6. May to unveil EU departure strategy next week
  7. Pregnant workers may be dismissed, EU court rules
  8. Romanian minister demands anti-corruption prosecutor fired

Stakeholders' Highlights

  1. ILGA EuropeAnkara Ban on LGBTI Events Continues as Turkish Courts Reject NGO Appeals
  2. Aid & Trade LondonJoin Thousands of Stakeholders of the Global Aid Industry at Aid & Trade London
  3. Macedonian Human Rights Movement Int.European Free Alliance Joins MHRMI to End the Anti-Macedonian Name Negotiations
  4. Mission of China to the EUChina-EU Tourism Year to Promote Business and Mutual Ties
  5. European Jewish CongressAt “An End to Antisemitism!” Conference, Dr. Kantor Calls for Ambitious Solutions
  6. UNESDAA Year Ago UNESDA Members Pledged to Reduce Added Sugars in Soft Drinks by 10%
  7. International Partnership for Human RightsUzbekistan: Investigate Torture of Journalist
  8. CESICESI@Noon on ‘Digitalisation & Future of Work: Social Protection For All?’ - March 7
  9. UNICEFExecutive Director's Committment to Tackling Sexual Exploitation and Abuse of Children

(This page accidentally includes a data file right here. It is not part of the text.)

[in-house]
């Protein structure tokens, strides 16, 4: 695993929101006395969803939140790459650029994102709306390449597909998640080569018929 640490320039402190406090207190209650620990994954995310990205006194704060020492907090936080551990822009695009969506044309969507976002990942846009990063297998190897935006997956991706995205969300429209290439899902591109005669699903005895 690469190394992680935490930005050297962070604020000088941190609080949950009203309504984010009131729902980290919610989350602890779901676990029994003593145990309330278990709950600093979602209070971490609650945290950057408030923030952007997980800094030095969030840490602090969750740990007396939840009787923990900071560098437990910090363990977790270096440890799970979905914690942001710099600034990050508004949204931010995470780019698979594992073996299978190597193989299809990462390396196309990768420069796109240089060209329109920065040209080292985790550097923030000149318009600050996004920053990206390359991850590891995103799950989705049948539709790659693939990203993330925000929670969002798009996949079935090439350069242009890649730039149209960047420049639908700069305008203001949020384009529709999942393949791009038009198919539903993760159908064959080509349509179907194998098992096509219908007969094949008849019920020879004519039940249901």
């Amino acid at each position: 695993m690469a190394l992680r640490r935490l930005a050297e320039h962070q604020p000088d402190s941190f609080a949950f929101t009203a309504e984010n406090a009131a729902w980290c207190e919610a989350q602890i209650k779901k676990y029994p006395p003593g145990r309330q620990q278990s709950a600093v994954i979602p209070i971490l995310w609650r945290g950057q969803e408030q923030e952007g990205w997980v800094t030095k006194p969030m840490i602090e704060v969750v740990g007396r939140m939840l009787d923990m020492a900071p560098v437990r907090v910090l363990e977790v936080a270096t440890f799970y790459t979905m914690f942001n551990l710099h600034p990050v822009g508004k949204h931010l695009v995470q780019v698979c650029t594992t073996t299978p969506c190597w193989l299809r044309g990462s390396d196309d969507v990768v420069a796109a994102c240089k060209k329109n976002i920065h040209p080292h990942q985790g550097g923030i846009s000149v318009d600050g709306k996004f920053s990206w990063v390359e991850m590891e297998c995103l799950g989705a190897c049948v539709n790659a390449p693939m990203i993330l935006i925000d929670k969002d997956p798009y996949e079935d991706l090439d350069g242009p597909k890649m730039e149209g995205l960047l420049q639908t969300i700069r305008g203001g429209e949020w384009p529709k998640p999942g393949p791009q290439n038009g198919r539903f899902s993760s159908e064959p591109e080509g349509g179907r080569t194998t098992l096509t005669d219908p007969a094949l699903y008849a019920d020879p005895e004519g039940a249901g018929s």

10. Nordic Council of MinistersState of the Nordic Region 2018: Facts, Figures and Rankings of the 74 Regions
  11. Mission of China to the EUDigital Economy Shaping China's Future, Over 30% of GDP
  12. Macedonian Human Rights Movement Int.Suing the Governments of Macedonia and Greece for Changing Macedonia's Name

Latest News

  1. Regions chief: calls for smaller EU budget are 'impossible'
  2. Election fever picks up This WEEK
  3. EU-Morocco fishing deal casts doubt on EU future foreign policy
  4. EU leaders put 'Spitzenkandidat' on summit menu
  5. European far-right political party risks collapse
  6. The key budget issues on EU leaders' table
  7. EU leaders to kick off post-Brexit budget debate
  8. Greek government's steady steps to exit bailout programme